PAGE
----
Renaming the Cock!

For those of you who follow the blog, it will be of no surprise that we are a bit of a soft touch with animals, whilst not really having a clue about farm animals. We are learning though and each event, mistake, disaster or accident provides us with much needed learning opportunities. We have had plenty of these opportunities so far, therefore our knowledge should be as vast as Wikipedia, although I fear it’s more at the level of an Old Macdonald picture book!

We love chickens and our growing flock really is down to Charlie. He most definitely takes the lead in being Chief Poultry Expert.  Before we moved to the farm, I had this fantasy of being completely self-sufficient and planned to eat our free-range chucks. However, this is becoming very unlikely. I mean, who knew chickens had fabulous personalities. Especially when you raise them from eggs, watching for signs of hatching in the incubator, seeing these alien like creatures climb from their shell, then suddenly becoming fluffy balls of cuteness. As they grow they develop a love of routine. They lay eggs in the morning, go explore the farm, have a dust bath early afternoon, root around for snacks (usually in the flower beds), follow us around a little, tease the dogs, play with the donkeys, have dinner, then off to bed. What a wonderful existence.

We have had a chick live in the house with us. A recent batch of Swedish Flower Hen eggs resulted in only one chick. I didn’t want it to feel lonely out in the brooder, so decided it would be best in Charlies bedroom. She loves Charlie and I am quite positive that ‘Jem the Hen’ thinks she is a person. She completely relaxes when you stroke her feathers and has a little snooze perched on your hand. She obviously means a lot to us as we named her after a very special friend from England who surprised us recently with a visit. Love you Jemma.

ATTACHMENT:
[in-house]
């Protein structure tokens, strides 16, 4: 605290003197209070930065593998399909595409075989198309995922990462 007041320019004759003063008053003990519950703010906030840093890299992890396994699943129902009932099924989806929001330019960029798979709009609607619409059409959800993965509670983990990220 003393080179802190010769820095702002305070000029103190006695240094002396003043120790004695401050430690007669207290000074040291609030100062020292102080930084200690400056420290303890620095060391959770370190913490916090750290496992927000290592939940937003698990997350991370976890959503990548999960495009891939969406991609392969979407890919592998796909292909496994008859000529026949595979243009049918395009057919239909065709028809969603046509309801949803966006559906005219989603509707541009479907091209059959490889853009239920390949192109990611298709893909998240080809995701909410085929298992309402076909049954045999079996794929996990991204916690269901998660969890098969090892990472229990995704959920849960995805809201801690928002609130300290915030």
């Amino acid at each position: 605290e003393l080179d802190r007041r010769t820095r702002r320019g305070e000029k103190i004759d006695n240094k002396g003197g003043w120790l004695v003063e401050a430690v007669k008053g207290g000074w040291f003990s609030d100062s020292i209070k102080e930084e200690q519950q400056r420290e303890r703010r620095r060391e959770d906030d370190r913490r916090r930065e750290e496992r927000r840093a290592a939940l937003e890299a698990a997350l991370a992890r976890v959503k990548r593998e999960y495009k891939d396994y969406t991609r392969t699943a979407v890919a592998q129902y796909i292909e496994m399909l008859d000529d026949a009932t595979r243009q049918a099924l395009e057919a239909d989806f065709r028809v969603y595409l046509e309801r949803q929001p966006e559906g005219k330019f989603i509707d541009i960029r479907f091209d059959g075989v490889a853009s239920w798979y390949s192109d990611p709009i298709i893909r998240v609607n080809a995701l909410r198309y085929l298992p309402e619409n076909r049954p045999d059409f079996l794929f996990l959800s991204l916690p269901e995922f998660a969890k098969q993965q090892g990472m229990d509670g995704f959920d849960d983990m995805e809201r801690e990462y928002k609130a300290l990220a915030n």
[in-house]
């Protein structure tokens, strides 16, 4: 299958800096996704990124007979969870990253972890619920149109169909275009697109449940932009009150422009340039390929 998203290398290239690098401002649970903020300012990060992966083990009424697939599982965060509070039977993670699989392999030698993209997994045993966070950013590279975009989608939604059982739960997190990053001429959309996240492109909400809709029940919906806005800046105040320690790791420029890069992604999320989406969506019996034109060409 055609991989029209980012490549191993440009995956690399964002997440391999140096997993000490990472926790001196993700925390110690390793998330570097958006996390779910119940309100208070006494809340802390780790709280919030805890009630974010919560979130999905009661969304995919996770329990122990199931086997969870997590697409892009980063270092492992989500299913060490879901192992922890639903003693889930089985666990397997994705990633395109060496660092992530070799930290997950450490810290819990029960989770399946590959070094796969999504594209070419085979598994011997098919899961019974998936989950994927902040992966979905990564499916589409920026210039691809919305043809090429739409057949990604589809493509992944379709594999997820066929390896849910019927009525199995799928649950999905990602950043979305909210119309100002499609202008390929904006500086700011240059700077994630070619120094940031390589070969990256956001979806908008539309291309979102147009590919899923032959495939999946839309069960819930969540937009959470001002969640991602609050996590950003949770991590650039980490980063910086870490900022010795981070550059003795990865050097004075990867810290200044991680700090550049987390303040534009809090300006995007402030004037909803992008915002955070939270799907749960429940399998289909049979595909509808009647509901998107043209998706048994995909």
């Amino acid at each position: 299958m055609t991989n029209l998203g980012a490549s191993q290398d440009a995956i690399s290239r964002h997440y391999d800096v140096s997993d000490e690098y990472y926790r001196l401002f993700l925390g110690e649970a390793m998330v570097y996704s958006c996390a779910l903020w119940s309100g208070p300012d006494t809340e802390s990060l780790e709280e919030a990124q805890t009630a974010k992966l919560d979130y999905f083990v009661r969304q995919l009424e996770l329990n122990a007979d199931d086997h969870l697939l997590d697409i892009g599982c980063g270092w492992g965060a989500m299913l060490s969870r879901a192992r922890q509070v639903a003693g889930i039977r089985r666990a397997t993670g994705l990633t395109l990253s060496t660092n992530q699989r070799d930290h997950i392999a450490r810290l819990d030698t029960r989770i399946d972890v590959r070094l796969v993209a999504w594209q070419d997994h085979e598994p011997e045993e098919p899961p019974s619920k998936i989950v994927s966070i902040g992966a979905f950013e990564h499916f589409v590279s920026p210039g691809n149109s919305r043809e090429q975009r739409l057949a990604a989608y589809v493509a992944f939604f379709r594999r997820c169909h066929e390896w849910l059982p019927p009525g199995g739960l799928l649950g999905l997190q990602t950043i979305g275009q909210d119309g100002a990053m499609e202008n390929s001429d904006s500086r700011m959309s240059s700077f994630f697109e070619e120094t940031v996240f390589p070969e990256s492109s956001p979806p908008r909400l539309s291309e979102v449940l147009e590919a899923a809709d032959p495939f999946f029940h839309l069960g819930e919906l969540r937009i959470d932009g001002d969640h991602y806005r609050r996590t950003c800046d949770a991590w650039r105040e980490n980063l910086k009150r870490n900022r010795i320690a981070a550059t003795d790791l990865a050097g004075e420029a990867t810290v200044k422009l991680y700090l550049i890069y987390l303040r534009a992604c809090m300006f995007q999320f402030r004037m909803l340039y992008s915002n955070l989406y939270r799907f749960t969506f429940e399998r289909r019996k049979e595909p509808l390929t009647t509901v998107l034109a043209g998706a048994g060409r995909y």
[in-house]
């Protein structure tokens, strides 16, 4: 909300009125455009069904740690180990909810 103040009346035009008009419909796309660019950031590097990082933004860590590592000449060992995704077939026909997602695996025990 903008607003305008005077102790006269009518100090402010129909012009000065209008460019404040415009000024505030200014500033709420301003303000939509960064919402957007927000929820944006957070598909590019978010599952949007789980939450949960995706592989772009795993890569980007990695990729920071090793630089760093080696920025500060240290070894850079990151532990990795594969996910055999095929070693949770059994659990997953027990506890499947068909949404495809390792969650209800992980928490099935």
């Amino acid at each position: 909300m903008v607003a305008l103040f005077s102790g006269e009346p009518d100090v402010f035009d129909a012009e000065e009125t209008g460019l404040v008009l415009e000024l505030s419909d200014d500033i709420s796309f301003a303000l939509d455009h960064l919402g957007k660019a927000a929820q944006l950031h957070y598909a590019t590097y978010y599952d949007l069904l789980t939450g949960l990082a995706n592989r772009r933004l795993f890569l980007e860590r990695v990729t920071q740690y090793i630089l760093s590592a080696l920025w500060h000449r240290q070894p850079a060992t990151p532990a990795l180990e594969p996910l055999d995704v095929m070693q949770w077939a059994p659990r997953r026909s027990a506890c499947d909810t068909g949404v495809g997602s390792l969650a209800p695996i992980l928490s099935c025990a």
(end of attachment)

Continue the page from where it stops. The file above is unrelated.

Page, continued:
The first batch of eggs we hatched were a mixture of Bantams, Silkies, Rhode Island Reds and a Sussex. However, once hatched, we had no idea how to tell what sex they were. Because they were different breeds, they all looked different. After a little while we decided to have a local come sex them and take away the cockerels. We agreed to keep one cockerel. I quite liked the idea of hearing our cockerel singing in the morning, like on a proper farm. Turned out that out of our 11 chicks, 6 were cockerels.

One cockerel stood out from the rest. A very handsome Bantam who we decided to name Nando. Yes, this is the name of a very popular restaurant chain who specialise in….‘Chicken’ ….but it seemed appropriate at the time. So, we had to say goodbye to 5 of our babies. Charlie hung his head with embarrassment as I became a little emotional. He tried to convince me that they were going to a good home and not necessarily ‘The Pot’. Nando was gorgeous. It’s like he knew we chose him. He happily followed us around the farm as we went about our business and he greeted guests with his little ‘cockadoodledooooo’.  Unfortunately, as he became more confident with his role of being ‘The Man’ around the hens, he became less, well, pleasant with the men on the farm.

I would often catch little glimpses of Nando chasing Stuart and Charlie as they ran to safety, Nando puffing his chest out to show them he was rock hard. I chuckled as I saw how sly he was with our friend Tim. Nando ran towards Tim whilst Tim walked with his back to Nando, as soon as Tim stopped and turned, Nando would stop and turn the other way. This continued across the whole yard, I nearly peed myself laughing.  He didn’t do it to me though, I felt rather smug that Nando loved me.

Turns out Nando doesn’t love me!!!! I was minding my own business, emptying the wheelbarrow of alpaca poop (alpacas poop A LOT) and I found myself face to face with Nando. The area between the wall and the gate suddenly felt smaller than usual as I struggled with the wheel barrow. Nando looked different. He looked a bit pissed off that I dared be in his presence. He had this kind of look in his eyes that made me feel a little uneasy. “Im being stupid” I thought, “Nando loves me”. “Hiya Nando” I said in an over enthusiastic, high pitched but a little shaky voice.  He just kept looking at me. I wondered when Nando had gotten so good at staring you out. Like, he didn’t blink once. I was about to turn and it was at this point I realised that this wasn’t an innocent game of blink but more like a fast draw shoot-out that you see in the cowboy movies. I moved first…. Nando responded by puffing his chest out, flapping his wings, shouting, like really shouting COCKAFLAMINDOODLEDOOO!!!!! Then he jumped up with his spikey, sharp, fighting claws and stabbed me in the leg.

It’s funny how names evolve in time. You know, like nicknames, pet names and alter ego names. We don’t always intend to change names it just happens….

At Curraghduff Farm, Nando is now more commonly known as ‘Piss Off Nando’!!!

 

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